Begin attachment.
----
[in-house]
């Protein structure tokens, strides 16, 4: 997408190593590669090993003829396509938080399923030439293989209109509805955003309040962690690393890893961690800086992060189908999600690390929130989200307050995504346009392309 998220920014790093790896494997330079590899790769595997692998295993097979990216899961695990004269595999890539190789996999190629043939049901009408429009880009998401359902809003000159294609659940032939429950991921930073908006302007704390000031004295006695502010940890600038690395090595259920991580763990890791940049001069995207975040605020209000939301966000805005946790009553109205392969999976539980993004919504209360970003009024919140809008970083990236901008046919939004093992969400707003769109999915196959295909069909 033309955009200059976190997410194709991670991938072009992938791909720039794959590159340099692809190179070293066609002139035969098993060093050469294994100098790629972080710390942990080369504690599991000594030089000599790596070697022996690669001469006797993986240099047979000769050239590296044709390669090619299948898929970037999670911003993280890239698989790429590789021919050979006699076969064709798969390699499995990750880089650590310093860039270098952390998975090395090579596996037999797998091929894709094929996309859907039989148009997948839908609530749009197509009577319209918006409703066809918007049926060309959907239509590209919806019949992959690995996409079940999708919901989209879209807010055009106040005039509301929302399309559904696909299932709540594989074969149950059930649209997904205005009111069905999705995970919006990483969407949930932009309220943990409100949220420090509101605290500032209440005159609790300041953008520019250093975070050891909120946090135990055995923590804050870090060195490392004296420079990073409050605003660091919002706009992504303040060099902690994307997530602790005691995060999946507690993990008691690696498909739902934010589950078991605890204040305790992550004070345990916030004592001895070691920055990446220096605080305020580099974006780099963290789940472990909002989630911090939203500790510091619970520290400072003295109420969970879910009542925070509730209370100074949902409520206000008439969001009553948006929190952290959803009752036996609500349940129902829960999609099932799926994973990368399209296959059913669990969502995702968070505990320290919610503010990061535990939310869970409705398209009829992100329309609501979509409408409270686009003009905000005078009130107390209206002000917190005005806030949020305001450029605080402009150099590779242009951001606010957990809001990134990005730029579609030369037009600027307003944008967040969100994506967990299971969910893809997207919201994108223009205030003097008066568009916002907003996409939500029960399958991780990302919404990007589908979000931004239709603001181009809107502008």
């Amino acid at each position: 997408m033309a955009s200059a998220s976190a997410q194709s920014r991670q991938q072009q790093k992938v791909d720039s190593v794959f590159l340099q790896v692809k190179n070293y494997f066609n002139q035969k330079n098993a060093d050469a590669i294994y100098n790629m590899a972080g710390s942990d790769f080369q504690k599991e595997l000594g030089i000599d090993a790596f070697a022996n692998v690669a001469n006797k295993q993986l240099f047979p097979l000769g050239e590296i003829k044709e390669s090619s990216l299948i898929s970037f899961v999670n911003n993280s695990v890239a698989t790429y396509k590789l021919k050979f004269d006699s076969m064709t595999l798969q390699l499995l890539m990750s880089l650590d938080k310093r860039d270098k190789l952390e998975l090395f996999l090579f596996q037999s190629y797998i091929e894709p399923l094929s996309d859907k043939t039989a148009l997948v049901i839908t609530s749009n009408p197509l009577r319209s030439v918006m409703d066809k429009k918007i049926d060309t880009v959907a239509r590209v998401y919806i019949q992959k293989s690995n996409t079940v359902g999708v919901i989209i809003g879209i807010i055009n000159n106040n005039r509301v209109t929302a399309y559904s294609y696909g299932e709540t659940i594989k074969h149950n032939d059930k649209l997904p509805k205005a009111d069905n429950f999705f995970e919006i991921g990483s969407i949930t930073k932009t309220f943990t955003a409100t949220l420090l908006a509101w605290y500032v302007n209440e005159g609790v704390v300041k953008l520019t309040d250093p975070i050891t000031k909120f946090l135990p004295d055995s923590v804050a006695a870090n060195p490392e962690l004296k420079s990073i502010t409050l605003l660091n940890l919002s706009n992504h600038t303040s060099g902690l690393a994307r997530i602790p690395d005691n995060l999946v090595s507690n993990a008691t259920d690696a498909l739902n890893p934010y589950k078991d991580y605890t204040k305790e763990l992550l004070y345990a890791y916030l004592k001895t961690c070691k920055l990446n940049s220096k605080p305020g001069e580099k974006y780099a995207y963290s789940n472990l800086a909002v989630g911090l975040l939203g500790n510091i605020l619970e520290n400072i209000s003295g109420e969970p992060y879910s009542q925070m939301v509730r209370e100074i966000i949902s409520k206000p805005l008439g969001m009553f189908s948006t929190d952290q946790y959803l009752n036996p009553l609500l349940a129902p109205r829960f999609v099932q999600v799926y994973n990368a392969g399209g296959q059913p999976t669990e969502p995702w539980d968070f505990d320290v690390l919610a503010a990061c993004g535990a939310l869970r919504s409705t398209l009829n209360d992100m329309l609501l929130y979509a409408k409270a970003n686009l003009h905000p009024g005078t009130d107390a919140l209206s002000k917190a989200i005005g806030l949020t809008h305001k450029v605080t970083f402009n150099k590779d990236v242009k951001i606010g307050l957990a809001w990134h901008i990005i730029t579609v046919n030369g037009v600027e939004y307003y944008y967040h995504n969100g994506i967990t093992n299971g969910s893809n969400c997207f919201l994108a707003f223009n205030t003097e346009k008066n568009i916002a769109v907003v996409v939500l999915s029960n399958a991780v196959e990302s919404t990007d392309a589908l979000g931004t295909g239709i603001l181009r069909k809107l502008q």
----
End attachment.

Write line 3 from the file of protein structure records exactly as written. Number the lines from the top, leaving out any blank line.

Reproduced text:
């Amino acid at each position: 997408m033309a955009s200059a998220s976190a997410q194709s920014r991670q991938q072009q790093k992938v791909d720039s190593v794959f590159l340099q790896v692809k190179n070293y494997f066609n002139q035969k330079n098993a060093d050469a590669i294994y100098n790629m590899a972080g710390s942990d790769f080369q504690k599991e595997l000594g030089i000599d090993a790596f070697a022996n692998v690669a001469n006797k295993q993986l240099f047979p097979l000769g050239e590296i003829k044709e390669s090619s990216l299948i898929s970037f899961v999670n911003n993280s695990v890239a698989t790429y396509k590789l021919k050979f004269d006699s076969m064709t595999l798969q390699l499995l890539m990750s880089l650590d938080k310093r860039d270098k190789l952390e998975l090395f996999l090579f596996q037999s190629y797998i091929e894709p399923l094929s996309d859907k043939t039989a148009l997948v049901i839908t609530s749009n009408p197509l009577r319209s030439v918006m409703d066809k429009k918007i049926d060309t880009v959907a239509r590209v998401y919806i019949q992959k293989s690995n996409t079940v359902g999708v919901i989209i809003g879209i807010i055009n000159n106040n005039r509301v209109t929302a399309y559904s294609y696909g299932e709540t659940i594989k074969h149950n032939d059930k649209l997904p509805k205005a009111d069905n429950f999705f995970e919006i991921g990483s969407i949930t930073k932009t309220f943990t955003a409100t949220l420090l908006a509101w605290y500032v302007n209440e005159g609790v704390v300041k953008l520019t309040d250093p975070i050891t000031k909120f946090l135990p004295d055995s923590v804050a006695a870090n060195p490392e962690l004296k420079s990073i502010t409050l605003l660091n940890l919002s706009n992504h600038t303040s060099g902690l690393a994307r997530i602790p690395d005691n995060l999946v090595s507690n993990a008691t259920d690696a498909l739902n890893p934010y589950k078991d991580y605890t204040k305790e763990l992550l004070y345990a890791y916030l004592k001895t961690c070691k920055l990446n940049s220096k605080p305020g001069e580099k974006y780099a995207y963290s789940n472990l800086a909002v989630g911090l975040l939203g500790n510091i605020l619970e520290n400072i209000s003295g109420e969970p992060y879910s009542q925070m939301v509730r209370e100074i966000i949902s409520k206000p805005l008439g969001m009553f189908s948006t929190d952290q946790y959803l009752n036996p009553l609500l349940a129902p109205r829960f999609v099932q999600v799926y994973n990368a392969g399209g296959q059913p999976t669990e969502p995702w539980d968070f505990d320290v690390l919610a503010a990061c993004g535990a939310l869970r919504s409705t398209l009829n209360d992100m329309l609501l929130y979509a409408k409270a970003n686009l003009h905000p009024g005078t009130d107390a919140l209206s002000k917190a989200i005005g806030l949020t809008h305001k450029v605080t970083f402009n150099k590779d990236v242009k951001i606010g307050l957990a809001w990134h901008i990005i730029t579609v046919n030369g037009v600027e939004y307003y944008y967040h995504n969100g994506i967990t093992n299971g969910s893809n969400c997207f919201l994108a707003f223009n205030t003097e346009k008066n568009i916002a769109v907003v996409v939500l999915s029960n399958a991780v196959e990302s919404t990007d392309a589908l979000g931004t295909g239709i603001l181009r069909k809107l502008q």